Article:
Tuesday, July 29, 2014

Giving and taking: Heroides 7 (III)

Mortal action in the ancient epic world is shrouded in murk. Even chosen sons of goddesses like Aeneas have very little notion of what they are doing, or why.

After the Juno-sent rain that brought Aeneas and Dido into the cave, and into what Dido called "coniugium," Jupiter sends Mercury to prompt the Trojan, clarifying his task:
Not such the man
his beauteous mother promised; not for this
twice did she [Venus] shield him from the Greeks in arms:
but that he might rule Italy, a land
pregnant with thrones and echoing with war;
that he of Teucer's seed a race should sire,
and bring beneath its law the whole wide world.
If such a glory and event supreme
enkindle not his bosom; if such task
to his own honor speak not; can the sire
begrudge Ascanius the heritage
of the proud name of Rome?
Non illum nobis genetrix pulcherrima talem
promisit, Graiumque ideo bis vindicat armis;
sed fore, qui gravidam imperiis belloque frementem
Italiam regeret, genus alto a sanguine Teucri
proderet, ac totum sub leges mitteret orbem.
Si nulla accendit tantarum gloria rerum,
nec super ipse sua molitur laude laborem,
Ascanione pater Romanas invidet arces?
Mercury arrives, and:
                                   he saw
Aeneas building at a citadel,
and founding walls and towers; at his side
was girt a blade a-glitter with yellow jaspers

A decorative blade. Virgil's word, stellatus, suggests something studded or bejeweled, in which decor exceeds utility. Clearly not the warrior's. Neither Virgil nor Ovid depict the lovers' exchange of swords, but we need not look far in Heroides 7 for Aeneas's: his sword lies naked, as they say, in Dido's lap:
Adspicias utinamquae sit scribentis imago!     
Scribimuset gremio Troicus ensis adest 
O that you could represent me to yourself as writing this letter!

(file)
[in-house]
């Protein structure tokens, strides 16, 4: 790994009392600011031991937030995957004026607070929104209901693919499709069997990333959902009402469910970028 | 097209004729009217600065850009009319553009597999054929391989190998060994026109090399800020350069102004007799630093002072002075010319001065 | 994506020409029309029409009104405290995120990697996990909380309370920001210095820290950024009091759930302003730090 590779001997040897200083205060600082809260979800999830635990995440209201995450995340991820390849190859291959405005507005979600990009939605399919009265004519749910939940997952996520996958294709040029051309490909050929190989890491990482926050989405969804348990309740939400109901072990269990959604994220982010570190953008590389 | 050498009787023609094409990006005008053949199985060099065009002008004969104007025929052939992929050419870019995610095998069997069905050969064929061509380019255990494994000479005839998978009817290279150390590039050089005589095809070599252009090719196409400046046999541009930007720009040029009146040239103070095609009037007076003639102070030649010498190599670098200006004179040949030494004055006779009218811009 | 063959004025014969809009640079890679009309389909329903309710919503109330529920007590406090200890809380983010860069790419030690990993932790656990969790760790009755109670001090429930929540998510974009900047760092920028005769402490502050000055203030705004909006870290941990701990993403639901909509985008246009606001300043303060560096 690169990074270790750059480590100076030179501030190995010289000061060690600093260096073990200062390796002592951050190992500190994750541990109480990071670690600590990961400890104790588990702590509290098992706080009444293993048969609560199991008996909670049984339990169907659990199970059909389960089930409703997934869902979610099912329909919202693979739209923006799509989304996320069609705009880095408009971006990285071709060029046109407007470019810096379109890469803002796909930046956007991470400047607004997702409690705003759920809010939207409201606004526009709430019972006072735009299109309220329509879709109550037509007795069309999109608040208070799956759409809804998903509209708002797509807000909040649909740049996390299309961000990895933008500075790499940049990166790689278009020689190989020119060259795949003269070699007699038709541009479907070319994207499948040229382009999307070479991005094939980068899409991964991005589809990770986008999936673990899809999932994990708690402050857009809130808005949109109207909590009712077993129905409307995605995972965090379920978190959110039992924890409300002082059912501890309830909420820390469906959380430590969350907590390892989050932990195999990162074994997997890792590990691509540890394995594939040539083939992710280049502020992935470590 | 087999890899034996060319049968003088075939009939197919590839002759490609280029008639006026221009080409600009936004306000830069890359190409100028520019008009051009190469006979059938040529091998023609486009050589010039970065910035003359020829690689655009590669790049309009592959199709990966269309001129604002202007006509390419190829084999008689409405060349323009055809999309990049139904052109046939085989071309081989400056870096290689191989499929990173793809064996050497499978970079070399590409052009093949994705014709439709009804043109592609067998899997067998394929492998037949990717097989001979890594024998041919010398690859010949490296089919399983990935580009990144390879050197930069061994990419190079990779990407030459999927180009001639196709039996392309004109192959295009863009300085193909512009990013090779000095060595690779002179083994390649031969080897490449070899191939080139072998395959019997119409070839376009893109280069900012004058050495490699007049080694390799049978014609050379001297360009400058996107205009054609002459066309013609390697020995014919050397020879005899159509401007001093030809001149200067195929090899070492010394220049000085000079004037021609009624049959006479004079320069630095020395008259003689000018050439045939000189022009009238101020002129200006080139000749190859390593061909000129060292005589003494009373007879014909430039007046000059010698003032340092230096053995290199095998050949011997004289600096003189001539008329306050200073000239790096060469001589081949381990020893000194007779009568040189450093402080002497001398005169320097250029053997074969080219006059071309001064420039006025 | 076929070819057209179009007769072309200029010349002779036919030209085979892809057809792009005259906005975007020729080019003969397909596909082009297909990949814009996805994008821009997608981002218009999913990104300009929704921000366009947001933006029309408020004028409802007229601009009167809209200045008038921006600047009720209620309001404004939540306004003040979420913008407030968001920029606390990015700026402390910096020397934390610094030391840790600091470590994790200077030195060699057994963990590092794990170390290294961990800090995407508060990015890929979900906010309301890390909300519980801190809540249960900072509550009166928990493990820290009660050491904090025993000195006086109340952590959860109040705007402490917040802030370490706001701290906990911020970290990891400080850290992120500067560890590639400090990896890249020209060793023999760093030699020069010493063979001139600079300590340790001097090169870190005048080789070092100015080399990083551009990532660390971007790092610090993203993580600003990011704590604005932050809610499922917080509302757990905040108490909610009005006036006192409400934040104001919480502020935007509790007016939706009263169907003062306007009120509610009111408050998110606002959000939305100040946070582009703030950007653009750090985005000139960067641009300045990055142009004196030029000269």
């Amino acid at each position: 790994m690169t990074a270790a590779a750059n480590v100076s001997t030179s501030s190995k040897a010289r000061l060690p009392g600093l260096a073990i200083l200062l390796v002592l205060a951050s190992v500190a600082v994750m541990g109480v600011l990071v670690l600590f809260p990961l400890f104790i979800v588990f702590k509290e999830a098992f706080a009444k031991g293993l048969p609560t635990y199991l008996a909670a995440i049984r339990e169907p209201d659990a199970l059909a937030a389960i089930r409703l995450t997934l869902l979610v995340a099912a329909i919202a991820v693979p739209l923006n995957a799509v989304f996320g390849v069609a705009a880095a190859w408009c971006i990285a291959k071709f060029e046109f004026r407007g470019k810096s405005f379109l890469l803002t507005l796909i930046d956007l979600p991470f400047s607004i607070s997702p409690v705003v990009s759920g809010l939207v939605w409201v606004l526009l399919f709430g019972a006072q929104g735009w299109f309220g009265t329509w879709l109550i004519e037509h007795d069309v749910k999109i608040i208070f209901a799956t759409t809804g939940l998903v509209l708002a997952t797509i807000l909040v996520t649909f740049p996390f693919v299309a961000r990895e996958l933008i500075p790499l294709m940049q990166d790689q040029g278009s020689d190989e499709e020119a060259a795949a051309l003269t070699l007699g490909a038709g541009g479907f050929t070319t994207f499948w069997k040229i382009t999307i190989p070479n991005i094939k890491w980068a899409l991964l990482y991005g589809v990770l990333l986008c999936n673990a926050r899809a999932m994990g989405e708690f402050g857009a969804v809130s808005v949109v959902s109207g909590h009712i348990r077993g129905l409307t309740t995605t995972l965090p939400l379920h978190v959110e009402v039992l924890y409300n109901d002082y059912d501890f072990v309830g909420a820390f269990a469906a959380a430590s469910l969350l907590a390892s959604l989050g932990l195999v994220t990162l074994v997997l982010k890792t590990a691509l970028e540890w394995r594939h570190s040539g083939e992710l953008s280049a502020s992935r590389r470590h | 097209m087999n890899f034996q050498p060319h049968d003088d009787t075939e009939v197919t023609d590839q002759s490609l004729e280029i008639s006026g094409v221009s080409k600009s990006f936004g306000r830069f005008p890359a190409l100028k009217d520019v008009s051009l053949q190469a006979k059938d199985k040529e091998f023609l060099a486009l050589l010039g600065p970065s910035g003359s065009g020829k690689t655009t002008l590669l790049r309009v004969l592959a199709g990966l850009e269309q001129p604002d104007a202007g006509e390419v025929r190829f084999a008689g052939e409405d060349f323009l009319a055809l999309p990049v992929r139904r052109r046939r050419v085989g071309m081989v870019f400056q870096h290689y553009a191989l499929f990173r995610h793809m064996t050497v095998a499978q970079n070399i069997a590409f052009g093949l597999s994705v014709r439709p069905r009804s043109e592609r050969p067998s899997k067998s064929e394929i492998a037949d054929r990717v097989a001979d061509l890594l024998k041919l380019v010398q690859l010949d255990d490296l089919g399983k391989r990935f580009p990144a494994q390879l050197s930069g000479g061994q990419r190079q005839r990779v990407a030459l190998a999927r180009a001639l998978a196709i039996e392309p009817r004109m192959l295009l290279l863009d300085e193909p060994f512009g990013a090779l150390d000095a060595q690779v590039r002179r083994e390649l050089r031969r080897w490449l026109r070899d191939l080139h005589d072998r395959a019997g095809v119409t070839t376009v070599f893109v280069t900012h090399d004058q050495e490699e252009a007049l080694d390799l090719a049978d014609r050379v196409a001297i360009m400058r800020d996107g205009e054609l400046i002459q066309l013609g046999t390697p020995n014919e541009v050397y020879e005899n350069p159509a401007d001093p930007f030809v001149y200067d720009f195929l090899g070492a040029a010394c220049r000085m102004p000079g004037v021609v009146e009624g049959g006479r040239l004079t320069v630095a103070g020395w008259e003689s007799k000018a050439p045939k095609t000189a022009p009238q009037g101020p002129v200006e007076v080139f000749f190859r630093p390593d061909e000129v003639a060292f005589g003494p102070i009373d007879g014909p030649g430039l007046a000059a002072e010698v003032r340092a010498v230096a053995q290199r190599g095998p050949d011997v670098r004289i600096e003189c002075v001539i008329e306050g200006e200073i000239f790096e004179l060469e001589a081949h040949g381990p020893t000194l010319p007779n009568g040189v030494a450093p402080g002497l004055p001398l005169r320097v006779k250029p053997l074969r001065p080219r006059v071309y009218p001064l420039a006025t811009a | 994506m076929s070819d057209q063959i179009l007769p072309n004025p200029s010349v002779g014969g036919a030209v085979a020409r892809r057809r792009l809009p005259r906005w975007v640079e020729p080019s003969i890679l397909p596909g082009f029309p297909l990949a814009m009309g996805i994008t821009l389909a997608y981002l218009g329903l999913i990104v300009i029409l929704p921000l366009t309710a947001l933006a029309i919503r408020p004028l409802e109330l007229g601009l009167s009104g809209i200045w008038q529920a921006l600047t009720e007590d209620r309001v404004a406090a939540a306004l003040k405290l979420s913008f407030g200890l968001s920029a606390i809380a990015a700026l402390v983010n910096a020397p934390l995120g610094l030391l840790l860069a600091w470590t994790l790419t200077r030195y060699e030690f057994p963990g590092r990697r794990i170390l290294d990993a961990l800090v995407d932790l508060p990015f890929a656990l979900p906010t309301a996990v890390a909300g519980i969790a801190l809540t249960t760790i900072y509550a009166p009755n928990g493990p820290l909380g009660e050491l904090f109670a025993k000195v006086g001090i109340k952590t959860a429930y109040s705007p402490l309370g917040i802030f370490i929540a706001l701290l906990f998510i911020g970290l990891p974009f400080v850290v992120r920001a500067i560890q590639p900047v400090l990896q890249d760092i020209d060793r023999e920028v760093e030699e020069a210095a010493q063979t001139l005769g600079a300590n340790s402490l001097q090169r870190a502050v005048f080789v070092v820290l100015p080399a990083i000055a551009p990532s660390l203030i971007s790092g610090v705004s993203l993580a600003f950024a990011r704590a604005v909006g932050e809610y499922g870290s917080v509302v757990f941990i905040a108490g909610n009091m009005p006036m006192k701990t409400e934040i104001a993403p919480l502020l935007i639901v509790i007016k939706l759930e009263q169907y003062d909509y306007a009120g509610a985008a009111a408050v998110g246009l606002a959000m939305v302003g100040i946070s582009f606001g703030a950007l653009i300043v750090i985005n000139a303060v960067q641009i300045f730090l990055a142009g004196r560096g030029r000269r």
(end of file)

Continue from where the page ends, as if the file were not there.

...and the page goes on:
I write, and on my lap lies a drawn sword.
"How well" -- the irony is palpable -- "are your gifts fitted to my destiny!"
Quam bene conveniunt fato tua munera nostro!
The sword is indeed fitted to the destiny of a queen who, as powerful precursor of Aeneas, has accomplished that which he has yet to do. Bestowing her achievement and her pretty sword upon him, giving him Lordship of her world, un-Aeneases him.

When it becomes clear that Aeneas is leaving ("duty calls"), Dido turns his sword against herself. She takes his gift -- a symbol of his power and willingness to protect her -- and uses it not symbolically, but materially -- as a knife. If the symbolic aura of the gift doesn't apply, then its actual heft can, and will.

Readers of Ovid are familiar with this sort of metamorphosis: a symbolic gift suddenly loses its aura (exchange value, meaning) and "fits" (convenio) another use. The gift takes her life (use value, force), and that of their child. In this case, the sword un-Didos Dido when her Aeneas-annihilating gift is not accepted. There's no middle ground with double-edged gifts.

Of course Dido doesn't perish before leaving Aeneas a gift in turn -- a carmen. We'll turn to it in a coda to this overlong analysis.

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